Justice Hishamudin agreed with counsel for the transgenders that the disturbing effect of Section 66 of the Negeri Sembilan syariah criminal enactment was that it builds insecurity and vulnerability into their lives and other Muslim male persons with gender identity disorder (GID).

“The existence of a law that punishes the gender expression of transsexuals degrades and devalues persons with GID in our society. As such, Section 66 directly affects their right to live with dignity,” he said.

Justice Hishamudin further ruled that Section 66 is also inconsistent with Article 8(1) of the Federal Constitution, under which all persons are equal before the law and entitled to the equal protection of the law.

He noted the inclusion of persons suffering from GID in Section 66 discriminates against them as Muslims suffering from GID are in a different situation compared with nomal male Muslims.

“Being unequals, the appellants should not be treated similarly as the normal male Muslims. Yet Section 66 provides for equal treatment. It does not provide for any exception for sufferers of GID like the four,” the judge said, adding that the court also found the offending state law to be contrary to Article 8(2) as it is discriminatory against gender.

“This section does not prohibit female Muslims from cross-dressing as a man or from posing as a man in public. It is argued that Section 66 thus subjects male Muslim persons, like the appellants, to an unfavourable bias vis-à-vis female Muslim persons.”

No freedom of movement

In ruling Section 66 to be contrary to Article 9(2), which guarantees freedom of movement, the offending state law is explicit in criminalising any Muslim man who wears a woman’s attire or poses as a woman in public places.

“Thus, Section 66 cannot be said to merely restrict the transgender's freedom of movement. The impact of the section is more severe than that: it has the effect of denying them who are GID sufferers the right to move freely in public places.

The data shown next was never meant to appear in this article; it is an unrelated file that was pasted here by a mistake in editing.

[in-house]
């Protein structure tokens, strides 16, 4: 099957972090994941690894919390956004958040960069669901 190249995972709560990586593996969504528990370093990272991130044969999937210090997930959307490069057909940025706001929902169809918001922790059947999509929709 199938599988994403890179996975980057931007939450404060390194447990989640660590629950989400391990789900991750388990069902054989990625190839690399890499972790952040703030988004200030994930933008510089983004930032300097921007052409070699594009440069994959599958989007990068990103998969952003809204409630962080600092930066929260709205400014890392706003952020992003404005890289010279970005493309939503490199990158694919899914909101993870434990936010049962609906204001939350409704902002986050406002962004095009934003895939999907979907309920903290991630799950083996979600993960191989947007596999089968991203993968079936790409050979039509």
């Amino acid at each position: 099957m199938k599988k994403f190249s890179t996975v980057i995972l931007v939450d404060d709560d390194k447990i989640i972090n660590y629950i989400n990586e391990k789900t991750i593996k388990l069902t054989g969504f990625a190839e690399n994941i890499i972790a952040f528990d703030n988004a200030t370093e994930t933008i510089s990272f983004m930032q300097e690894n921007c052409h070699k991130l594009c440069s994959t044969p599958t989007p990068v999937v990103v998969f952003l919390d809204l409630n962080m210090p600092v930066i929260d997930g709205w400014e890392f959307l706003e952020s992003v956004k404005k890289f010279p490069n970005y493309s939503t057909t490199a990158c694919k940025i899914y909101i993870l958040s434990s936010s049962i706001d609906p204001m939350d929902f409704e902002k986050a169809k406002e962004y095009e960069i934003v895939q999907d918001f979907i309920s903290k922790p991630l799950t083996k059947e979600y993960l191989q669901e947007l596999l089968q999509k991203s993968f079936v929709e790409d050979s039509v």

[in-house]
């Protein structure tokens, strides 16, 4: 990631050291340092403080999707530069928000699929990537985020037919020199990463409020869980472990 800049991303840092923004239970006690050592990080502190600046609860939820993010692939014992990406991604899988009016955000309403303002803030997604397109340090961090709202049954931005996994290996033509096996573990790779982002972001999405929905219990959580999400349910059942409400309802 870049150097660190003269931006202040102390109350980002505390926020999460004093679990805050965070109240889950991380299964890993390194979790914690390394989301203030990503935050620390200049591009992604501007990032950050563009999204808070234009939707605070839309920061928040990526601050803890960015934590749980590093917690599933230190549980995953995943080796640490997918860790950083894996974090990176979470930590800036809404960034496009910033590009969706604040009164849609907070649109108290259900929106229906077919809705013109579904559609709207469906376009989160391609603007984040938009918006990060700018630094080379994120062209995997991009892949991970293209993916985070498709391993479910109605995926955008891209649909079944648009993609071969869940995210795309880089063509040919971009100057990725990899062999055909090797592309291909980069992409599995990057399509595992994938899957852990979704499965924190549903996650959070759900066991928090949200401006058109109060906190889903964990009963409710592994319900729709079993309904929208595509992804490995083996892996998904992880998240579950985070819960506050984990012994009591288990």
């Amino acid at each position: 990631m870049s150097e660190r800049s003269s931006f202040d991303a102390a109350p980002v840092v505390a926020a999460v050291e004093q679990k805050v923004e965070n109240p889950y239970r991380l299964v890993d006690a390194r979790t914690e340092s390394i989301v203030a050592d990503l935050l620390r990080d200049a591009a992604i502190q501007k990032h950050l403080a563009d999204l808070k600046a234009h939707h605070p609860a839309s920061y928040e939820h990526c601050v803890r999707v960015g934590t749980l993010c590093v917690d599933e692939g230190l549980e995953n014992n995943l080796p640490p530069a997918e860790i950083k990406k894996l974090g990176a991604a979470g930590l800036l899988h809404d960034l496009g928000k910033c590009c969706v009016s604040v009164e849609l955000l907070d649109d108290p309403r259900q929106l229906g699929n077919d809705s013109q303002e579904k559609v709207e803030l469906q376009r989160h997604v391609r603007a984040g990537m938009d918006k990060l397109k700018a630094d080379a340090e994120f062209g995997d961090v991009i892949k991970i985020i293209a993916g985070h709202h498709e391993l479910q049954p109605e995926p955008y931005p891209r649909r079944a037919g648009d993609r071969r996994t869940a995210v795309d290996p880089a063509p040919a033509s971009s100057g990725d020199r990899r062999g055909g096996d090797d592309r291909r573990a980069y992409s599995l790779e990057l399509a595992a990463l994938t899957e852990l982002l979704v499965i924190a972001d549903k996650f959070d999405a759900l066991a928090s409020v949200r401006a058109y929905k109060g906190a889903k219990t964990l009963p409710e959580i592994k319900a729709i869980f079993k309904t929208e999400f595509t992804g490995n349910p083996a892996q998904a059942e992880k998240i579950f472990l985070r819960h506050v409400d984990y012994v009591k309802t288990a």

“In effect, they and other male Muslim sufferers of GID will never be able to leave their homes and move freely in Negeri Sembilan without being exposed to arrest and punishment under that section. In other words, Section 66 denies them of their right to freedom of movement."

On whether it violates Article 10(1) (a), on the right to freedom of expression, Justice Hishamudin said that section affected their rights as they are prohibited from wearing the attire and articles of clothing of their choice.

“Article 10(2)(a) states that only Parliament may restrict freedom of expression in limited situations; and so long as such restrictions are reasonable.

“The State Legislative Assemblies (and this includes Negeri Sembilan) have no power to restrict freedom of speech and expression. Only Parliament has such power. The state law criminalises any male Muslim who wears a woman’s attire or who poses as a woman in a public place.

“Hence, Section 66 is unconstitutional since it is a law purporting to restrict freedom of speech and expression but it is a law not made by Parliament,” he ruled.

Therefore, Justice Hishamudin found Section of the Negeri Sembilan syariah enactment to be offending Articles 5, 8(1), 8(2), 9(2) and 10(1) (a) of the Federal Constitution.

The full judgment is available here .